Time to Harden Off the Tomato Plants
The tomato seedlings at the 2nd Street Chicken Ranch have enjoyed all the comforts of home and have been growing nicely in a constant 67 degree room filled with filtered sunlight. Pampered for sure. However it’s time to take off the (garden) gloves and stop the babying. Sometimes you have to be tough…and your tomato plants have to be even tougher to survive being transplanted into the ground. That’s where hardening off pays off. If the tomato seedlings aren’t property hardened off, come planting time they would parish almost immediately from the sun, the wind and the rain.
When your tomato seedlings have three to five sets of true leaves, it’s time to get them ready to face the world outside the house (or greenhouse).
The Right Conditions to Harden Off Plants
The process of hardening off gives plants a chance to slowly adapt to the outdoor environment in which they will grow, and it promotes stronger plants. Tomatoes are warm-weather plants and are very fragile at this stage of growth. Hardening off should be done on clear or overcast days (no rain), when daytime temperatures are at a minimum of mid-50 degrees, with little to no wind. Granted, those conditions can sometimes be difficult to come by in April!
The process should be conducted slowly over a week to ten days. The rule of thumb for hardening off tomato plants is one hour outside on day one, two hours outside on day two, and so on until the plants are outside for the entire day. Given weather conditions, this process can often take a week or more to complete.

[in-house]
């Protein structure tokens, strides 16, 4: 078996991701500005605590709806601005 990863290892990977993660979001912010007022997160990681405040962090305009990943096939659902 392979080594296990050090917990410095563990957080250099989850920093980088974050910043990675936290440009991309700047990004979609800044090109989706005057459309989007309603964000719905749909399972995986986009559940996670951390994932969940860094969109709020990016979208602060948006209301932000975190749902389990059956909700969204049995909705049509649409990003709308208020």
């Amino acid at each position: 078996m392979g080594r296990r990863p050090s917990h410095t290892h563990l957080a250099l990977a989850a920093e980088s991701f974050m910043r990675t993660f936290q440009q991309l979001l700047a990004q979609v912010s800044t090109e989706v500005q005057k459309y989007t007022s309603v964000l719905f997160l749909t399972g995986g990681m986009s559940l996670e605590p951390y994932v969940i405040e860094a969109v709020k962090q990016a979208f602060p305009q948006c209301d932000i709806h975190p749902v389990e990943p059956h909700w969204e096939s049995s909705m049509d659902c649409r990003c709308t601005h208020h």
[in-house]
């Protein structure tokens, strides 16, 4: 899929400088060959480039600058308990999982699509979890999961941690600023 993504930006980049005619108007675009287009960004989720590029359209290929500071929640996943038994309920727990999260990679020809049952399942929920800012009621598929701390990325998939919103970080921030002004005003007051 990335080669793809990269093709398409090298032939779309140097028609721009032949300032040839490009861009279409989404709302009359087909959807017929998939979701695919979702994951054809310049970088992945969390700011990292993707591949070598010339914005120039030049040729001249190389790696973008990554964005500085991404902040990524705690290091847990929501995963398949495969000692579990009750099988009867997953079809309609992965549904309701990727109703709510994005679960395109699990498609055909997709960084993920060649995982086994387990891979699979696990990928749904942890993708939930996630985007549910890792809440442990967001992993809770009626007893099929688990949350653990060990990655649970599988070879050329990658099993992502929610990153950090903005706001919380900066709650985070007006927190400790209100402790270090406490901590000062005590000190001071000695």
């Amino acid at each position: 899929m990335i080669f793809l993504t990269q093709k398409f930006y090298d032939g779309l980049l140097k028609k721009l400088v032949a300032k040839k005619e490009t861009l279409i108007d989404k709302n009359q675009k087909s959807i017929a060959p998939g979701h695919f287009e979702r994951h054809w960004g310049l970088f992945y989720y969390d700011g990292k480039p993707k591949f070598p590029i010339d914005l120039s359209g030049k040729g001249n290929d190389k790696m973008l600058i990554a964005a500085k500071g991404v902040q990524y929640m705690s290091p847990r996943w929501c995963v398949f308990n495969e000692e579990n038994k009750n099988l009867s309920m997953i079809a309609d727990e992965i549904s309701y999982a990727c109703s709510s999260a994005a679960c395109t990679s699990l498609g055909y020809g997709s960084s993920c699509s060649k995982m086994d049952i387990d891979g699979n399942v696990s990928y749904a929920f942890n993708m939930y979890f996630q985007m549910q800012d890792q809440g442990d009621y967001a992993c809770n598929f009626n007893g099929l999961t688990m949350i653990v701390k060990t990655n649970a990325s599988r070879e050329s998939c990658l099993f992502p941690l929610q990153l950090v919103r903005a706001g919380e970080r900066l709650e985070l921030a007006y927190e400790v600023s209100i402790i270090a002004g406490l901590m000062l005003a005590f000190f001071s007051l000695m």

On the first day place plants close to the house (a shady east or north facing side is best) or in an area protected from wind. The plants are extremely susceptible to sunburn, so keep them out of direct sunlight for the first three to five days. As they adapt you can place them in filtered sunlight.
Check your plants daily for sunburn (leaves will turn white), windburn and water needs. The plants will dry out much quicker outside than indoors, so adjust your watering accordingly.
Your plants may start to look a bit ragged; even a gentle breeze can take its toll, but your plants will recover and begin to get stronger. Note the word “breeze” — if it is a windy day, it’s probably best to keep the plants inside or move them to an unheated garage. For leggy plants, a bamboo stick or chopstick support may be needed to keep them upright.
After a week or so, you will notice the plants “greening-up” (turning a darker green), and that their stems are becoming much stockier. When your plants are spending their days outside and overnight temperatures are consistently above 50 degrees, they will be ready to plant in the garden or pots. If it is still too early to plant (before the last average day of frost or still too cold at night), move your plants into a garage or covered bed at night.
Do not leave your plants outside overnight until the night time temperatures are above 50 degrees.
If you purchase tomato plants from a commercial grower, it’s a good idea to ask if the plants have been hardened off. If that information is not available, assume that the plants have not been hardened and follow the steps above.
Looking for locally grown (and hardened off) Heirloom Tomato Plants? We have 25 different varieties for sale. Plants will be ready around May 1st from our CdA garden or at the Wednesday Kootenai County Farmers Market in downtown Coeur d’Alene.